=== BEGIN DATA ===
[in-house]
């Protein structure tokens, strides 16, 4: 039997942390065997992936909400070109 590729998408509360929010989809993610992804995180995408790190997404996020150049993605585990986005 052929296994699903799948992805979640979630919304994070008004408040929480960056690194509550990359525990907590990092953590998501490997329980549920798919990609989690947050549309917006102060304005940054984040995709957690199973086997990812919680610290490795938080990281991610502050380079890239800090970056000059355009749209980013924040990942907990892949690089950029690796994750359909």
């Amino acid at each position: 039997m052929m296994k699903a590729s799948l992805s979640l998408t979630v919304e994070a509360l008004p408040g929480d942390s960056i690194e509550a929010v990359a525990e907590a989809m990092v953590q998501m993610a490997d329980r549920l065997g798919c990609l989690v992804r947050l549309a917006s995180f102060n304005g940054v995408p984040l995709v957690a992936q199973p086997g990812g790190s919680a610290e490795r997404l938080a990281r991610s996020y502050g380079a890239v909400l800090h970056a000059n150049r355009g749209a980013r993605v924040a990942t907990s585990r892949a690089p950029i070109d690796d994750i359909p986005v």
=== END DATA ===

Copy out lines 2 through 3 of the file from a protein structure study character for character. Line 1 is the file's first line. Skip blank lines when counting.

């Protein structure tokens, strides 16, 4: 039997942390065997992936909400070109 590729998408509360929010989809993610992804995180995408790190997404996020150049993605585990986005 052929296994699903799948992805979640979630919304994070008004408040929480960056690194509550990359525990907590990092953590998501490997329980549920798919990609989690947050549309917006102060304005940054984040995709957690199973086997990812919680610290490795938080990281991610502050380079890239800090970056000059355009749209980013924040990942907990892949690089950029690796994750359909």
């Amino acid at each position: 039997m052929m296994k699903a590729s799948l992805s979640l998408t979630v919304e994070a509360l008004p408040g929480d942390s960056i690194e509550a929010v990359a525990e907590a989809m990092v953590q998501m993610a490997d329980r549920l065997g798919c990609l989690v992804r947050l549309a917006s995180f102060n304005g940054v995408p984040l995709v957690a992936q199973p086997g990812g790190s919680a610290e490795r997404l938080a990281r991610s996020y502050g380079a890239v909400l800090h970056a000059n150049r355009g749209a980013r993605v924040a990942t907990s585990r892949a690089p950029i070109d690796d994750i359909p986005v």